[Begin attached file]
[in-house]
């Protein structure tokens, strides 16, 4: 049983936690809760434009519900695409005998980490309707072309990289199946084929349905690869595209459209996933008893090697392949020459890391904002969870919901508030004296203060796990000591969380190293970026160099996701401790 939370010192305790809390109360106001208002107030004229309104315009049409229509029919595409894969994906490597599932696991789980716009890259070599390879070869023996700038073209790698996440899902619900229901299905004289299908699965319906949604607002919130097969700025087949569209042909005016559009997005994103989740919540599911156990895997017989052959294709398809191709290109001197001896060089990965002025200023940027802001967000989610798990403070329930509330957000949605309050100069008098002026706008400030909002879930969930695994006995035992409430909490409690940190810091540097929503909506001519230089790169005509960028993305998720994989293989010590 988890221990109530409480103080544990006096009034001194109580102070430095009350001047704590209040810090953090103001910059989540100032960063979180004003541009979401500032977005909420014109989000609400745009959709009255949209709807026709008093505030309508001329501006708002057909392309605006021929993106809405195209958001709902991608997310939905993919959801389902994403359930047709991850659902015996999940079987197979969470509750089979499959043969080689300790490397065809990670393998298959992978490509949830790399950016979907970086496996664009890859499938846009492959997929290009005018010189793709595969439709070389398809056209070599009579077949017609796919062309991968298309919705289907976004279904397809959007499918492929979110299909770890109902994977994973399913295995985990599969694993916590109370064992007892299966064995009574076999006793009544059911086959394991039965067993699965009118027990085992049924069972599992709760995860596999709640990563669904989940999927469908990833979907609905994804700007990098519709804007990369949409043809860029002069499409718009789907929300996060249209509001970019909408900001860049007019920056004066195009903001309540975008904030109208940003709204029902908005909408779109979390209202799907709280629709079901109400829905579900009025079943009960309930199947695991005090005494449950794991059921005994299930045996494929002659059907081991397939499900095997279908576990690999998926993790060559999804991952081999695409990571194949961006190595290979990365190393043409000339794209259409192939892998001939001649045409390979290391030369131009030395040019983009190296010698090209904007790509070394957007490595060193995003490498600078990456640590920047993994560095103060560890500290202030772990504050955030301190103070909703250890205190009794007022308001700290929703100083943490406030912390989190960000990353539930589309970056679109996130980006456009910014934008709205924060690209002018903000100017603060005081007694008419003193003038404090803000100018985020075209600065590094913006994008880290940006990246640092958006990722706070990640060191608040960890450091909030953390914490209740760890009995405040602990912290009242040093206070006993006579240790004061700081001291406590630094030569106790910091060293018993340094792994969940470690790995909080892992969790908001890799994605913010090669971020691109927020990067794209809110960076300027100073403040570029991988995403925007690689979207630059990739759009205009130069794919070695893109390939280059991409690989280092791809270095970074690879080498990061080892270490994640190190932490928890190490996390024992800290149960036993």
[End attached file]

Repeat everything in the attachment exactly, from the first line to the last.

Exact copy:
[in-house]
């Protein structure tokens, strides 16, 4: 049983936690809760434009519900695409005998980490309707072309990289199946084929349905690869595209459209996933008893090697392949020459890391904002969870919901508030004296203060796990000591969380190293970026160099996701401790 939370010192305790809390109360106001208002107030004229309104315009049409229509029919595409894969994906490597599932696991789980716009890259070599390879070869023996700038073209790698996440899902619900229901299905004289299908699965319906949604607002919130097969700025087949569209042909005016559009997005994103989740919540599911156990895997017989052959294709398809191709290109001197001896060089990965002025200023940027802001967000989610798990403070329930509330957000949605309050100069008098002026706008400030909002879930969930695994006995035992409430909490409690940190810091540097929503909506001519230089790169005509960028993305998720994989293989010590 988890221990109530409480103080544990006096009034001194109580102070430095009350001047704590209040810090953090103001910059989540100032960063979180004003541009979401500032977005909420014109989000609400745009959709009255949209709807026709008093505030309508001329501006708002057909392309605006021929993106809405195209958001709902991608997310939905993919959801389902994403359930047709991850659902015996999940079987197979969470509750089979499959043969080689300790490397065809990670393998298959992978490509949830790399950016979907970086496996664009890859499938846009492959997929290009005018010189793709595969439709070389398809056209070599009579077949017609796919062309991968298309919705289907976004279904397809959007499918492929979110299909770890109902994977994973399913295995985990599969694993916590109370064992007892299966064995009574076999006793009544059911086959394991039965067993699965009118027990085992049924069972599992709760995860596999709640990563669904989940999927469908990833979907609905994804700007990098519709804007990369949409043809860029002069499409718009789907929300996060249209509001970019909408900001860049007019920056004066195009903001309540975008904030109208940003709204029902908005909408779109979390209202799907709280629709079901109400829905579900009025079943009960309930199947695991005090005494449950794991059921005994299930045996494929002659059907081991397939499900095997279908576990690999998926993790060559999804991952081999695409990571194949961006190595290979990365190393043409000339794209259409192939892998001939001649045409390979290391030369131009030395040019983009190296010698090209904007790509070394957007490595060193995003490498600078990456640590920047993994560095103060560890500290202030772990504050955030301190103070909703250890205190009794007022308001700290929703100083943490406030912390989190960000990353539930589309970056679109996130980006456009910014934008709205924060690209002018903000100017603060005081007694008419003193003038404090803000100018985020075209600065590094913006994008880290940006990246640092958006990722706070990640060191608040960890450091909030953390914490209740760890009995405040602990912290009242040093206070006993006579240790004061700081001291406590630094030569106790910091060293018993340094792994969940470690790995909080892992969790908001890799994605913010090669971020691109927020990067794209809110960076300027100073403040570029991988995403925007690689979207630059990739759009205009130069794919070695893109390939280059991409690989280092791809270095970074690879080498990061080892270490994640190190932490928890190490996390024992800290149960036993």